AMD - Cost Scalability & Budget-Friendly
As with their CPUs, AMD excels in its ability to produce high-performance hardware at an impressive array of price-points. As this is written, the 6850 is one of the absolute best video cards for the price (~$130 for something that performance ~30% better than a 550 Ti). If you're from the future, don't laugh at our petty hardware.
AMD covers the low-to-mid performance range with GPUs that are consistently released at prices of around $130, $160, and then returns at ~$270. This is fairly predictable with each iteration of graphics processing, while NVIDIA often only offers one GPU in the sub-$200 range, and those rarely compete with AMD's similarly-priced video cards (granted, manufacturers play a large part in this as well, but we're ignoring them for this article).
We didn't just call it 'cost,' though, we called it scalability. AMD retains its competitive focus even at the upper-range, and although NVIDIA has repeatedly gained recognition with its high-end graphics processors (notably, the 8800 and GTX 570/580), AMD has a lot to offer and should not be ignored. If you're going to be heavily playing one game, we'd advise you to search for benchmarks on that particular game. It's simple: some games are more CPU-intensive, some are GPU-intensive, and some simply seem to favor one brand over the other for numerous reasons (often sources of funding or preferential testing).
AMD - Rapid Release & Quantity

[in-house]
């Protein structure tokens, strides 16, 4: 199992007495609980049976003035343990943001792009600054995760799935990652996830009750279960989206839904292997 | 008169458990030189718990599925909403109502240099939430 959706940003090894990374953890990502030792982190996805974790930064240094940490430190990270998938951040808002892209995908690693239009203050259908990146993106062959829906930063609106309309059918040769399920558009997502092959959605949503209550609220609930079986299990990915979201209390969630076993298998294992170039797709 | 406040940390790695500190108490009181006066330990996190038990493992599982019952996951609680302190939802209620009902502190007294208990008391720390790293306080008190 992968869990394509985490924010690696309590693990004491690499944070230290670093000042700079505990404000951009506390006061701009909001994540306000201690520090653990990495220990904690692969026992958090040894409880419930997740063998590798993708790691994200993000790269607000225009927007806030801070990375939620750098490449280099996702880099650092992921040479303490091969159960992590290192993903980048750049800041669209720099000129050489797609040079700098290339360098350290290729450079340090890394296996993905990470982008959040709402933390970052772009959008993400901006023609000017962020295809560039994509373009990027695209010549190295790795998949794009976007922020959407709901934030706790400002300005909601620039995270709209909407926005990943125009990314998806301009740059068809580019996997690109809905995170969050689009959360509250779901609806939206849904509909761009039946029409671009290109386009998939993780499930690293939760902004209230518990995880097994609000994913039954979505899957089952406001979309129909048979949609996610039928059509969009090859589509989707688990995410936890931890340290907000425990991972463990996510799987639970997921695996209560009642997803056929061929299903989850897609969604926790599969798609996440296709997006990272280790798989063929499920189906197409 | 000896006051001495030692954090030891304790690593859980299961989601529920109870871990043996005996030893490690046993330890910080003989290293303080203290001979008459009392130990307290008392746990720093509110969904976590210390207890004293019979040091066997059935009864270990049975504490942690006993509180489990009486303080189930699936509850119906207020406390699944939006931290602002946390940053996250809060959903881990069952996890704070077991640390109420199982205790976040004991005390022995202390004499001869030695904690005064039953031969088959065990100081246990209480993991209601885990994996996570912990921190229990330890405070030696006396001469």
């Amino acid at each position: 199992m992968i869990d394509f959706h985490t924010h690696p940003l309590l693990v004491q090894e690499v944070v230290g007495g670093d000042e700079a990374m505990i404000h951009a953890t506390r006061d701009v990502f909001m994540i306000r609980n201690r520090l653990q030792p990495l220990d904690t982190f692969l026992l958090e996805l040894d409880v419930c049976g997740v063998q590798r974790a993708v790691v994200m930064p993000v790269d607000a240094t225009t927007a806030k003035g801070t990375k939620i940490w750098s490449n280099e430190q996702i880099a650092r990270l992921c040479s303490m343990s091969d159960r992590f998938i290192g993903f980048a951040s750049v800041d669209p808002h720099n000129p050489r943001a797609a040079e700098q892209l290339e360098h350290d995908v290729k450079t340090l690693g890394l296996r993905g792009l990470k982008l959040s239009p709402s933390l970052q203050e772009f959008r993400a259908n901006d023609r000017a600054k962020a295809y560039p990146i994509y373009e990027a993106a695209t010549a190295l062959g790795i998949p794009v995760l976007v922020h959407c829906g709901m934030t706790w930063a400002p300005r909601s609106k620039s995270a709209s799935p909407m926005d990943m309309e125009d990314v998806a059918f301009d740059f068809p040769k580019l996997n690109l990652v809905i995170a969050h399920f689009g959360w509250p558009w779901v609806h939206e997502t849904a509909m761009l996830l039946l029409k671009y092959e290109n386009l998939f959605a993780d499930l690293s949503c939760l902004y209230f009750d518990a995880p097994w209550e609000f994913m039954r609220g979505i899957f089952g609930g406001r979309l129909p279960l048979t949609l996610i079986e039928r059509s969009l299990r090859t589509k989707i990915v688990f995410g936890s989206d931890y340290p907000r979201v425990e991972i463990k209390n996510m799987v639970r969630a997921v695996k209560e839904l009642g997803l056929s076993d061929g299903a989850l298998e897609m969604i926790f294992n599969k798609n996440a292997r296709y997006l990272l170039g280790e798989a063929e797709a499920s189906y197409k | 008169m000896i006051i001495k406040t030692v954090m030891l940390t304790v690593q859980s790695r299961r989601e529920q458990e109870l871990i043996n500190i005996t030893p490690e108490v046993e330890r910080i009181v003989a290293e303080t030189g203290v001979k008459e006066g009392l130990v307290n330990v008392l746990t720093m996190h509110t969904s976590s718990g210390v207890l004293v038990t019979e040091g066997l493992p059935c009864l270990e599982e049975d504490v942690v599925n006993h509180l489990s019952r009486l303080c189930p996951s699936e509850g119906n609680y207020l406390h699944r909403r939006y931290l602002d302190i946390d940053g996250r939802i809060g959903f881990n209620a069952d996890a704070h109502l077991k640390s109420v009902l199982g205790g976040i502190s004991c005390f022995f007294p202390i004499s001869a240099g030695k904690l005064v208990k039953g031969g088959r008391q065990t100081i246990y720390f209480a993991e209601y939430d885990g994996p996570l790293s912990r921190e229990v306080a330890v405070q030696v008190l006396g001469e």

AMD rushes to be first-in-market for a lot of new technologies (risking incompatibilities or other issues in the process), and as proven with this year's hardware release schedule, they're good at being first. The RADEON 5850 and 5870 were the first two GPUs available to consumers that were Dx11 compatible, as an example. So they put cards out fast - but what else? If you glance around any number of hardware sites, you'll see that AMD manufacturers are more RAM friendly, and while it's important to note that more video RAM doesn't equate better performance, it does help in a few key regions (multi-monitor performance eats RAM alive).
NVIDIA has a tendency to instead focus on clock speeds, memory bandwidth, and other technologies, which -- depending on your usage -- are arguably more important. It all comes down to performance-per-dollar, though. Money is always the deciding factor, so look at what you're doing, how much you can spend, and then narrow down your card choices in that range.
The gaming hardware market is far from static: each year, we see advancements on both sides of the graphics war that propel one brand ahead of the other. This progression occurs at predictable intervals, effectively swapping which brand is "best" at any given moment. Nvidia and AMD "take turns" with their products, often leap-frogging the other's technological improvements. This is what you should never side with one or the other; keep an open mind toward hardware and start fresh with each generation.